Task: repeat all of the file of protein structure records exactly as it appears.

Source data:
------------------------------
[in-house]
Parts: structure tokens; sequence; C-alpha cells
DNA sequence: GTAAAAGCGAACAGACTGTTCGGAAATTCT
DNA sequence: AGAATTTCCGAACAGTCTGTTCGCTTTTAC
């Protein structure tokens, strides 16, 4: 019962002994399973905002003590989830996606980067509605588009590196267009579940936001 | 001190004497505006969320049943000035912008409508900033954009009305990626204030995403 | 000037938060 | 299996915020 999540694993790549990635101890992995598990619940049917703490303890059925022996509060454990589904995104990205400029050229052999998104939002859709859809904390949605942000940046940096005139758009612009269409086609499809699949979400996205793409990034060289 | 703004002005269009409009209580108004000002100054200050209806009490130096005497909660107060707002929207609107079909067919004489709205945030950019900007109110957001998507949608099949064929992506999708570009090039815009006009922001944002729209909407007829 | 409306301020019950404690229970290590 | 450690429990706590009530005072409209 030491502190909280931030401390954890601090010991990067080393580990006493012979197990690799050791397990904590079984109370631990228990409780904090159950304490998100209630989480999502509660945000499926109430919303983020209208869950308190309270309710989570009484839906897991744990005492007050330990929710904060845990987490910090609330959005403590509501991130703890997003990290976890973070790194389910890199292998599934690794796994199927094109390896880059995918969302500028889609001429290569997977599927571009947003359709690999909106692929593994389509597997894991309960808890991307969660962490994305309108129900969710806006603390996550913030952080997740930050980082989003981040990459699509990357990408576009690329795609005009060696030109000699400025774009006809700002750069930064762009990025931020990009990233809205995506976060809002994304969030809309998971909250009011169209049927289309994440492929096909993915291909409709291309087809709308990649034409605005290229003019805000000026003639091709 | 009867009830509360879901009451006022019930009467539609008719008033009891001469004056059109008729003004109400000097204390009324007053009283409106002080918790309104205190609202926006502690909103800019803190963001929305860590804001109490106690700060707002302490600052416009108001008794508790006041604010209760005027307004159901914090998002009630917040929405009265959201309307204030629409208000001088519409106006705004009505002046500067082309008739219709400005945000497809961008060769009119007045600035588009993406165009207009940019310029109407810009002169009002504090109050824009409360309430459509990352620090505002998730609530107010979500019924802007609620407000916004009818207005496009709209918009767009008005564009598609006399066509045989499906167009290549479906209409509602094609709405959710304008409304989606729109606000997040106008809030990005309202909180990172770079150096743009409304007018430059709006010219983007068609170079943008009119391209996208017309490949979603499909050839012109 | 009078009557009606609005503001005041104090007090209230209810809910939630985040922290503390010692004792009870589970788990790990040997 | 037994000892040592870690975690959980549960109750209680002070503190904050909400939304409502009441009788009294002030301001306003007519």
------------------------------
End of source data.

[in-house]
Parts: structure tokens; sequence; C-alpha cells
DNA sequence: GTAAAAGCGAACAGACTGTTCGGAAATTCT
DNA sequence: AGAATTTCCGAACAGTCTGTTCGCTTTTAC
């Protein structure tokens, strides 16, 4: 019962002994399973905002003590989830996606980067509605588009590196267009579940936001 | 001190004497505006969320049943000035912008409508900033954009009305990626204030995403 | 000037938060 | 299996915020 999540694993790549990635101890992995598990619940049917703490303890059925022996509060454990589904995104990205400029050229052999998104939002859709859809904390949605942000940046940096005139758009612009269409086609499809699949979400996205793409990034060289 | 703004002005269009409009209580108004000002100054200050209806009490130096005497909660107060707002929207609107079909067919004489709205945030950019900007109110957001998507949608099949064929992506999708570009090039815009006009922001944002729209909407007829 | 409306301020019950404690229970290590 | 450690429990706590009530005072409209 030491502190909280931030401390954890601090010991990067080393580990006493012979197990690799050791397990904590079984109370631990228990409780904090159950304490998100209630989480999502509660945000499926109430919303983020209208869950308190309270309710989570009484839906897991744990005492007050330990929710904060845990987490910090609330959005403590509501991130703890997003990290976890973070790194389910890199292998599934690794796994199927094109390896880059995918969302500028889609001429290569997977599927571009947003359709690999909106692929593994389509597997894991309960808890991307969660962490994305309108129900969710806006603390996550913030952080997740930050980082989003981040990459699509990357990408576009690329795609005009060696030109000699400025774009006809700002750069930064762009990025931020990009990233809205995506976060809002994304969030809309998971909250009011169209049927289309994440492929096909993915291909409709291309087809709308990649034409605005290229003019805000000026003639091709 | 009867009830509360879901009451006022019930009467539609008719008033009891001469004056059109008729003004109400000097204390009324007053009283409106002080918790309104205190609202926006502690909103800019803190963001929305860590804001109490106690700060707002302490600052416009108001008794508790006041604010209760005027307004159901914090998002009630917040929405009265959201309307204030629409208000001088519409106006705004009505002046500067082309008739219709400005945000497809961008060769009119007045600035588009993406165009207009940019310029109407810009002169009002504090109050824009409360309430459509990352620090505002998730609530107010979500019924802007609620407000916004009818207005496009709209918009767009008005564009598609006399066509045989499906167009290549479906209409509602094609709405959710304008409304989606729109606000997040106008809030990005309202909180990172770079150096743009409304007018430059709006010219983007068609170079943008009119391209996208017309490949979603499909050839012109 | 009078009557009606609005503001005041104090007090209230209810809910939630985040922290503390010692004792009870589970788990790990040997 | 037994000892040592870690975690959980549960109750209680002070503190904050909400939304409502009441009788009294002030301001306003007519």